The National Historic Landmarks and External Contracts division of the Southeast Archeological Center partnered with Human Remains Detection (HRD) dog handler Suzi Goodhope, and Florida State University Professor Geoffrey Thomas along with several of his students to help expand SEAC’s zooarcheological comparative collection.
Make no bones about it, comparative collections are one of the most important tools in zooarcheology. These assemblages are made up of the shells and complete skeletons of animals about which much is known; for example, when, where, and how the animals lived and died. By comparing these modern specimens with archeological specimens, zooarcheologists can go beyond simply identifying what species are present in an archeological faunal assemblage to answering questions about whether a particular specimen is from a male or female, what kind of environment the animal lived in, how old it was when it died, and much more.
About six years ago, after old age and illness had taken their toll, two of Suzi Goodhope’s horses, Pascal and Patriot were euthanized and buried in separate graves on either side of a pasture fence. Goodhope’s “cadaver dogs” specialize in locating historic human remains and part of their training and conditioning involves distinguishing between the scents of dead human beings and non-human animals. The buried horses, as well as burials of two deer and a sheep were used as part of the dogs’ training. Goodhope offered to donate the skeletons to SEAC for our zooarcheological comparative collection provided that she didn’t have to excavate them herself, of course.
Did you know that Suzi and her HRD dog Shiraz have worked closely with SEAC on several occasions including the recent project at the Thomasville Civil War Prison Camp?
Excavating articulated skeletons is a rare opportunity even for professional archeologists. Dr. Geoff Thomas saw Goodhope’s offer as an occasion for students, with shovels, trowels, brooms, and brushes, to excavate the horse skeletons using methods employed by archeologists and forensic anthropologists.
Between May 9 and June 17, 2016, Thomas and FSU anthropology professor Dr. Tanya Peres had led 16 students in a field school at Mound Field (8WA8), a 1400 year-old prehistoric archeological site in the St. Marks Wildlife Refuge. SEAC provided technical support, logistics, and volunteer recruitment.
Despite identifying and excavating numerous prehistoric features at Mound Field, no human remains were encountered. Goodhope even brought Shiraz, a Belgian Malinois and her most experienced dog, to the site but she was unable to locate any evidence of human remains.
Did you known that Mound Field is the second site in the St. Marks Wildlife Refuge to host an FSU field school? Learn about the other site – Byrd Hammock – here!
FSU undergraduate anthropology students Emilee McGann, Alexa Pannavaria, Jessica Knight, Bridgett Borders, Ashley Brady, and Mason Pope had participated in the Mound Field field school. They volunteered to help excavate Goodhope’s horses for some hands-on experience with faunal remains.
The work began on June 20th when SEAC archeologists met Goodhope at her property near Havana, Florida. She pointed out the horse graves, visible on the surface as shallow depressions, and a ground penetrating radar, or GPR, was used to pinpoint their locations. A backhoe was hired to remove the fill from each grave down to a level just above the horses’ remains.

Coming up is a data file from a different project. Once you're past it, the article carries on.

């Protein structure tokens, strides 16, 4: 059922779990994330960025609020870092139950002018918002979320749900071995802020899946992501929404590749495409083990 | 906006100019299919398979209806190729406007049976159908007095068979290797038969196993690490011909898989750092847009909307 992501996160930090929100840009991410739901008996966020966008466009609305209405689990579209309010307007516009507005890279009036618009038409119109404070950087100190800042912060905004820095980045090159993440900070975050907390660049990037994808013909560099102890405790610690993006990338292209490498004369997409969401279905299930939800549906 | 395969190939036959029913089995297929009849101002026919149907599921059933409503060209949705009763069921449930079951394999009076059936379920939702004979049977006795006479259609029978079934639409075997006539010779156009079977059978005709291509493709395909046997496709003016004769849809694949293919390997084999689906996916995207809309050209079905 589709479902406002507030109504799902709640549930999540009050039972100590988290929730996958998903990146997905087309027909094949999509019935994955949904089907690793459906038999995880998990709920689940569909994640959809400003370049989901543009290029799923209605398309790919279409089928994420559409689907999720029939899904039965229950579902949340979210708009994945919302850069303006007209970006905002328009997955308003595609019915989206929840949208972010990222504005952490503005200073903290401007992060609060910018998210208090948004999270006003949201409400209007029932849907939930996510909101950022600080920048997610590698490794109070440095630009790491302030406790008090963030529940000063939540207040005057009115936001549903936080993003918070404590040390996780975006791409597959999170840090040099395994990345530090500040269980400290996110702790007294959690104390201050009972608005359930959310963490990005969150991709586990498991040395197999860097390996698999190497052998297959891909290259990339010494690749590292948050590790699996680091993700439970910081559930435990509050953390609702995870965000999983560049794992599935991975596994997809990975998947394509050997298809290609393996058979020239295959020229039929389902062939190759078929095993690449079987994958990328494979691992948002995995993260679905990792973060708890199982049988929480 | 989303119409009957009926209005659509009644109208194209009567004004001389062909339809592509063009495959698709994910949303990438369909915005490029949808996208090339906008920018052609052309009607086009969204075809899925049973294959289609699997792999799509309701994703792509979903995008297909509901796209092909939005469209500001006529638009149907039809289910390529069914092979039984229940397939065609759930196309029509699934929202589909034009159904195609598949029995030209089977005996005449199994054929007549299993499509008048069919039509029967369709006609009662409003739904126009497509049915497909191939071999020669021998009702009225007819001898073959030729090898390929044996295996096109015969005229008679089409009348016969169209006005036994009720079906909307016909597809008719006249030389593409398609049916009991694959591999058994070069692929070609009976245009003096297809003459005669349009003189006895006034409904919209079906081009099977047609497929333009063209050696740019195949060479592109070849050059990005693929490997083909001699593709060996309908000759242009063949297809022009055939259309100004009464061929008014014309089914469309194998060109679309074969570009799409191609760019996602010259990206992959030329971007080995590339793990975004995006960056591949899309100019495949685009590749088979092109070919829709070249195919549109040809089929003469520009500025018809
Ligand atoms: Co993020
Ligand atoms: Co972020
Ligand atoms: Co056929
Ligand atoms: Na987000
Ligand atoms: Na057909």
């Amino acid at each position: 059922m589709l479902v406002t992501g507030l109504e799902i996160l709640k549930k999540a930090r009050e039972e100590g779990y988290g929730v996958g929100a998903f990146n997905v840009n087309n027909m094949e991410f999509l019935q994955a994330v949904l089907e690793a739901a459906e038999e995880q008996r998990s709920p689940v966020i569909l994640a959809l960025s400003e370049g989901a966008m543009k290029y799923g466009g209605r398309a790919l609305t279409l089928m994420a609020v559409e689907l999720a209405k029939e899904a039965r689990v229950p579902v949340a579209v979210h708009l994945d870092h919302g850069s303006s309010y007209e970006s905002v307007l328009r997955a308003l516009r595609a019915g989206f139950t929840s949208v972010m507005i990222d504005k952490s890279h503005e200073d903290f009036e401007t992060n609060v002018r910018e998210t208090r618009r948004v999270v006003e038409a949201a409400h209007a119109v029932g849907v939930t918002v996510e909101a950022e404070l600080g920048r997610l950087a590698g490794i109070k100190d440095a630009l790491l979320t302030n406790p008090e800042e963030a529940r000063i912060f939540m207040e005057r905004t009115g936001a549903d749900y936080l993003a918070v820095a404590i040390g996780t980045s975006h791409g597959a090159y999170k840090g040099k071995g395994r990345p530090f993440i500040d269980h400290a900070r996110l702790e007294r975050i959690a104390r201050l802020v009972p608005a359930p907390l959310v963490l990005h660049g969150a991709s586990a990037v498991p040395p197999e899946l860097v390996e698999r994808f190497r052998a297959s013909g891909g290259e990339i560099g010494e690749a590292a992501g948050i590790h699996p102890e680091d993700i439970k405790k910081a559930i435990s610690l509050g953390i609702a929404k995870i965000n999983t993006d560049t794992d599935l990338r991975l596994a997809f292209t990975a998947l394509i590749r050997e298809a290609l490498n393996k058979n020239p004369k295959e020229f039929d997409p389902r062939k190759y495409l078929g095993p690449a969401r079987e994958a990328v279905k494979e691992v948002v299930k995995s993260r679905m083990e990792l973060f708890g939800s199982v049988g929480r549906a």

SEAC archeologists Dr. Mike Russo, Jeffrey Shanks, Andrew McFeaters, Tim Roberts, and Thadra Stanton were onsite to help Dr. Thomas guide his students through the process of exposing, photographing, mapping, and excavating the skeletons destined for the SEAC zooarcheological comparative collection.
Patriot’s remains were encountered at the water table making for a very mucky excavation and preventing the students’ ability to excavate his complete articulated skeleton in situ.
Most of the students’ time on site was spent removing fill above Pascal’s grave with shovels. When the outline of the grave became clear, they laid in a 2m x 2m unit and exposed the skeleton with trowels excavating in arbitrary 10 cm levels.
Pascal’s remains were encountered just above the water table allowing the students to expose most of the skeleton. The vagaries of preservation often get the better of best laid plans. Along with the bones, quite a bit of hide, hair, and adipose were still present along with the lingering smell of putrification. The students remarked that the smell, and the sounds of troweling the saturated soil were the most off-putting parts of the experience.
After the majority of the skeleton was exposed, students practiced drawing a plan map of the feature. Each element was removed and arranged anatomically to be sure that the entire skeleton had been recovered. The bones were placed in black plastic garbage bags and brought back to the lab.
On the loading bay at SEAC, archeologists placed the bones in a 3 percent solution of hydrogen peroxide overnight to disinfect the specimens and remove any remaining tissue. Then each bone was scrubbed and rinsed in fresh water and left out to dry. The two skeletons were assigned distinct catalog numbers. Each bone will be labelled with the catalog number. Each skeleton will be placed in a container labelled with the catalog number, and the scientific binomial and common name.
Goodhope has generously allowed SEAC zooarcheologist Brian Worthington to move his maceration operation to her property. Stay tuned for more on this rather grizzly method of preparing animal skeletons for zooarcheological comparative collections….
Check out this excellent video on the FSU field school at Mound Field!